In this article we focus on helping you make choices in your employer’s retirement plan.
Most employers offer some type of retirement plan to employees, including 401(k) plans, 403(b) plans, section 457 plans, SEP-IRAs, and SIMPLE IRAs. In most cases, the employee is given the option of making contributions to the plan and is then able to choose how to invest the money from a given list of investment choices. For the new investor, this can sometimes be a difficult task. Many questions arise: Should I pick the fund with the best return; Should I diversify among many different funds; How should I choose which funds best suit me?
Step 1: When Will You Need this Money?
Henssler Financial believes the best way to determine your asset allocation inside your retirement plan is ask yourself when you likely will need the money you are saving in your retirement plan. We believe that funds needed within 10 years should be invested in fixed income securities, and funds not needed in ten years should be invested in equities. Therefore, unless you are entering the workforce at a later age, you likely won’t need the funds in your retirement plan for at least 10 years. Withdrawals from a retirement plan before age 59 ½ currently are subjected to a penalty tax of 10%, in addition to the regular income taxes that must be paid on the early withdrawals. Mandatory withdrawals from retirement funds are not required until the account holder reaches age 70 ½, at which point the law dictates that you must begin withdrawing funds from your retirement accounts. So, your first step should be to estimate whether you would need any of the funds in your retirement plan in the next 10 years.
Step 2: Invest Funds Needed within 10 Years in Fixed-Income
If you determine you may need some of the funds you are saving to your retirement account within the next 10 years, we suggest you consider investing the portion you may need in either a money market fund or a short-term bond fund. Long-term bond funds or funds that invest in bonds that mature in 10 years or more, should be avoided, as the risk to principle is too great. The whole reason you are investing money in bond funds, or money market funds, is to protect the principle that you will need to eventually withdraw within 10 years. Funds that invest in fixed-income securities will often have the word “income” in the title, although some income funds also invest in stocks that pay healthy dividends. You shouldn’t switch your contributions into bond or money market funds because the stock market gets “scary.” Scary stock markets often provide the best times to buy stocks at relatively inexpensive prices. You should also avoid balanced funds, as we prefer that you keep your equity portion of your savings in equity funds, and your fixed-income portion in fixed-income. Balanced funds often muddle this mix, making it more difficult to tell how much exposure you truly have to the equity markets.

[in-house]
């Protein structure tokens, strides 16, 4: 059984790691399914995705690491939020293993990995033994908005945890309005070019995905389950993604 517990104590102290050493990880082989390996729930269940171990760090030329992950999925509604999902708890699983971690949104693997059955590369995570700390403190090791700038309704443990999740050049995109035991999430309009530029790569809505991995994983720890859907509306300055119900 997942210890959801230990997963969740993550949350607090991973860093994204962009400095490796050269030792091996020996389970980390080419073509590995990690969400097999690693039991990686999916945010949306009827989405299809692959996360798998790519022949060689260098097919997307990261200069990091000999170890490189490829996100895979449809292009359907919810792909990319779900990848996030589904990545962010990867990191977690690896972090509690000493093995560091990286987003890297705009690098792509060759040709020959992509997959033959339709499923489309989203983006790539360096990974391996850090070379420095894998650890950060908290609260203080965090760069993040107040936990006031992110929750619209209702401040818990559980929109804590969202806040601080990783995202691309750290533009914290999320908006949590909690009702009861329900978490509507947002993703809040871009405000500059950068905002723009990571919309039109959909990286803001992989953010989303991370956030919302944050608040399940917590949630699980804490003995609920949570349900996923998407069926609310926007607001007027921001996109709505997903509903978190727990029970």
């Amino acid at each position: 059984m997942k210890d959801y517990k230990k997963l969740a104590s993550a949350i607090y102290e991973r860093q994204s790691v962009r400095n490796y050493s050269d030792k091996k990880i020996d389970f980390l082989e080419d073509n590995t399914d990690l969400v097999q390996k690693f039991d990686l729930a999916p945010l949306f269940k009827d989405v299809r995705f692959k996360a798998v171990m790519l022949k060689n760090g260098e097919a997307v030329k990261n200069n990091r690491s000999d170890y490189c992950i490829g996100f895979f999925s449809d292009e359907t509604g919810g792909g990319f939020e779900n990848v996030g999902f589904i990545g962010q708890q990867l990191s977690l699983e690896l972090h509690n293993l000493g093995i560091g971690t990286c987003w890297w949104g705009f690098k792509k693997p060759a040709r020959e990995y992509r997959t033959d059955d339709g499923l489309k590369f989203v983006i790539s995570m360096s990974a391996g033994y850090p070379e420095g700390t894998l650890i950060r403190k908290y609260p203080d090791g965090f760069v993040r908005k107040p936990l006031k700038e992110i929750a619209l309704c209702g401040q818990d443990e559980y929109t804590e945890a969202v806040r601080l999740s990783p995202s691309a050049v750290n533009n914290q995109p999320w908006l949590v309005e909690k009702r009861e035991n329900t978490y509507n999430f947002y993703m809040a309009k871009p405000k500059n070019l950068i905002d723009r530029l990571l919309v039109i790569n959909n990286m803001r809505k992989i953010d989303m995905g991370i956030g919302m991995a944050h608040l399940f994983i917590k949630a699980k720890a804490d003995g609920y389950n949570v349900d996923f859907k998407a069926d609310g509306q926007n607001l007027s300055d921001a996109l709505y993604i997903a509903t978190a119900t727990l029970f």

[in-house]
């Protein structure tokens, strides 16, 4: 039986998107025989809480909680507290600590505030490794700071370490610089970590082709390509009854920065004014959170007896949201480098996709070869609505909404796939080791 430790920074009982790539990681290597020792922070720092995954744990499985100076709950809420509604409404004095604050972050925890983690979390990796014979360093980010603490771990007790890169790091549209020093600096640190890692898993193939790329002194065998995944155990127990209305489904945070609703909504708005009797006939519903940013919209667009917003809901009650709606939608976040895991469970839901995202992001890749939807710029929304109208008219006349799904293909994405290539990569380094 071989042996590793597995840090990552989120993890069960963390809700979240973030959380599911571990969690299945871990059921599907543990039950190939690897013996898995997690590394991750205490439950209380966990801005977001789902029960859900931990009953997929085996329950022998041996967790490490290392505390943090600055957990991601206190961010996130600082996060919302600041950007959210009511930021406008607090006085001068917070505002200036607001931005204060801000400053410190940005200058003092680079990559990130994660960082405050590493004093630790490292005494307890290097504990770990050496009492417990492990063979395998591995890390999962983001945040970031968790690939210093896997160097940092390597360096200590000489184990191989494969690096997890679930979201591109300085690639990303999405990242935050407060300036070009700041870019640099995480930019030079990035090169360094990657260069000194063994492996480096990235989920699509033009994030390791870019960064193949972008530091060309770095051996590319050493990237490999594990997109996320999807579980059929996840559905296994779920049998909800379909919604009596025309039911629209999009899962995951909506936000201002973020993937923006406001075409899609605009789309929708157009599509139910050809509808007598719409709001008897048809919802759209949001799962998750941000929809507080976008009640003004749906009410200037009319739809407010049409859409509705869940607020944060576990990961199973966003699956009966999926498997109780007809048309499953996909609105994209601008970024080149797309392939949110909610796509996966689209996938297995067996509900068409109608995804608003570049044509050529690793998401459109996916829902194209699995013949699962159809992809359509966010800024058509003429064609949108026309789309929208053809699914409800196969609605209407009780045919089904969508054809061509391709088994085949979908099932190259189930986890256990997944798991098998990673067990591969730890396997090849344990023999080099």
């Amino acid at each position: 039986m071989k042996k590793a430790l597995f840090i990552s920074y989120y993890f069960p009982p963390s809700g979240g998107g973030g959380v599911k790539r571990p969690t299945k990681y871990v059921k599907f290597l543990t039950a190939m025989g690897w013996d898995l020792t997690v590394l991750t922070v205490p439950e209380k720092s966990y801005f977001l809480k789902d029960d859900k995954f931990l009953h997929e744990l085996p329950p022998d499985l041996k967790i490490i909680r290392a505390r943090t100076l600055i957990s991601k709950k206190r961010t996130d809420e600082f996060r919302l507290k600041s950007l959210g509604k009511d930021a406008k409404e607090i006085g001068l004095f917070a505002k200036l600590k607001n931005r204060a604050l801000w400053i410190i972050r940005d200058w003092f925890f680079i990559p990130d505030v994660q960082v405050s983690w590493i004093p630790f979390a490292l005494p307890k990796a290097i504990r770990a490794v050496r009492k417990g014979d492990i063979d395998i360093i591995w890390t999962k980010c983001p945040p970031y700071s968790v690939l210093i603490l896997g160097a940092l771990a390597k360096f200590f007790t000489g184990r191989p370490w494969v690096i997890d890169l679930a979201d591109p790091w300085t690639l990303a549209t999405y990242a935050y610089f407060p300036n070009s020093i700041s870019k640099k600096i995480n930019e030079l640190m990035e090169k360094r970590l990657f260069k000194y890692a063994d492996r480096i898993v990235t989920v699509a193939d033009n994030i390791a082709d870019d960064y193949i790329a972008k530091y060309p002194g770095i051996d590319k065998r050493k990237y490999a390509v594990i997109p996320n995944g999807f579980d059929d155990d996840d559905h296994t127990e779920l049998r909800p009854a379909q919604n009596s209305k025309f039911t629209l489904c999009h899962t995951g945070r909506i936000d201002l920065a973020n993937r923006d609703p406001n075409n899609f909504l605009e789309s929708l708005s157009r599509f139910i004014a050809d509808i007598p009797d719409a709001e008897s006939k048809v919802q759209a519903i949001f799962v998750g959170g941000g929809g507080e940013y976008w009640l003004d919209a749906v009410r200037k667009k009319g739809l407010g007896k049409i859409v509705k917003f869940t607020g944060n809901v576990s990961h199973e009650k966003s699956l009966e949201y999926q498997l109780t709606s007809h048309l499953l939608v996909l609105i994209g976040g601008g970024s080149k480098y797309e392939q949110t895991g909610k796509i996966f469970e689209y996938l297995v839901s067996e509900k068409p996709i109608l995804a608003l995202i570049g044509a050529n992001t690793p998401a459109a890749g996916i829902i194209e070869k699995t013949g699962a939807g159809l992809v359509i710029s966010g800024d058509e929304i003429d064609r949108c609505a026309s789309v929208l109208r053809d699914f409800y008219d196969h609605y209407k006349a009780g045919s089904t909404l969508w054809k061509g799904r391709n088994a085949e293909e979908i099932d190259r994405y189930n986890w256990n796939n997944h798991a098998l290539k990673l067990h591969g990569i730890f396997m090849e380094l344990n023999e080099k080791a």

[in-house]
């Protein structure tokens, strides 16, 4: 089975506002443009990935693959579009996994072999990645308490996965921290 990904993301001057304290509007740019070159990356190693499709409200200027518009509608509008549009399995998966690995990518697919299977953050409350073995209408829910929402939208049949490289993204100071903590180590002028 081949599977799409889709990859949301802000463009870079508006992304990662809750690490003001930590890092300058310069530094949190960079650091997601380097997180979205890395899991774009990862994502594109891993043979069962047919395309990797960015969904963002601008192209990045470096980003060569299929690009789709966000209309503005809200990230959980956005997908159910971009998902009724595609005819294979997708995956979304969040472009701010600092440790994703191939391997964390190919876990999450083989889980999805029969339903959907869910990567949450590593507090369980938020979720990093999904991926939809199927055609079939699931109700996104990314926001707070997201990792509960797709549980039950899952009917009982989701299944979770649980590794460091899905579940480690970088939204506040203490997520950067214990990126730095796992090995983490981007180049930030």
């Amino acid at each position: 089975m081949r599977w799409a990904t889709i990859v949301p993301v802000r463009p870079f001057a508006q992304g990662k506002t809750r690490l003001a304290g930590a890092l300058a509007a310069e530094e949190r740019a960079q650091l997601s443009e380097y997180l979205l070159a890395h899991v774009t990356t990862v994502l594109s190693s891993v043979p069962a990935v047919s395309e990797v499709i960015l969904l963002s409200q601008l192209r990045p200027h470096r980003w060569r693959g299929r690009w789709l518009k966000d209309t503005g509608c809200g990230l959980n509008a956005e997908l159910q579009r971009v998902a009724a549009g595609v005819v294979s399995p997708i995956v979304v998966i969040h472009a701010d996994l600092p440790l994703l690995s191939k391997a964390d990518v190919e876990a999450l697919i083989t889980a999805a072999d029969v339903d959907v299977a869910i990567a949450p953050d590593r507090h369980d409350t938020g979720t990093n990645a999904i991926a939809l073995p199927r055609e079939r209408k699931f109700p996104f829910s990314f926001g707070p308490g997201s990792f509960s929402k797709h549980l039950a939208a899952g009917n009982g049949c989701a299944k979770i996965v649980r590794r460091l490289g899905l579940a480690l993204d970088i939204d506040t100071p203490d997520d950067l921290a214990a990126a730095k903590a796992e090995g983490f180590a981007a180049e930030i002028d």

Step 3: Invest All Other Funds into Equity Funds
All funds that you don’t believe you will need within 10 years should be invested into equity funds. Your contributions should be allocated 100% each paycheck into equity choices within your plan. If you have held a portion of your plan savings out of equity funds, but are now ready to begin moving these funds over, you should take a dollar-cost-averaging approach. Plan how many months you would like to take to move your money market or bond fund balance into equity funds. We suggest 12-15 months. Each month, move approximately the same amount from the fixed-income fund to an equity fund.
When determining which equity funds to invest in, we suggest you look at a few things. First, if an S&P 500 index fund is offered, we suggest you make this your core holding, and invest at least 50% of your funds earmarked for equity funds into this option. Other equity funds also should be considered. Again, Henssler Advice provides a list of our firm’s recommended mutual funds. Morningstar is also an excellent source of mutual fund information. It can be found online or at most public libraries. You should consider a mix of funds that match your risk tolerance. Small-cap and mid-cap funds are usually more volatile than large-cap funds, but often offer slightly higher long-term returns. You also may want to consider your mix of growth funds and value funds. (See the article explaining growth vs. value in Henssler University.) Growth funds are generally more aggressive than value funds.
One mistake often made is to over-diversify by buying many, many different funds. Often, you might own three different large-cap funds that all invest in basically the same group of stocks! You never should need more than five or six funds in your retirement plan, at the very most.
Step 4: Review Your Account Regularly
You should review your retirement plan account regularly. However, you should avoid “chasing returns” by moving money out of one fund into another simply because a different fund had higher returns. Many funds that were heavily weighted in technology did extremely well during 1998 and 1999. Those same funds under performed during 2000, when many of the technology stocks performed extremely poorly. The people who were truly hurt by this were those investors who waited until the end of 1999, then moved large sums into these funds because the returns were high. It’s important to compare your funds to other similar funds, and make changes if your fund is not performing as well as it should. One great measure of this is the “Category Ranking” feature Morningstar assigns to mutual funds – this measure compares a fund to funds with similar investment styles.
Next, we’ll complete our series on new investors by providing suggestions for other savings, including IRA contributions, and savings in regular brokerage accounts.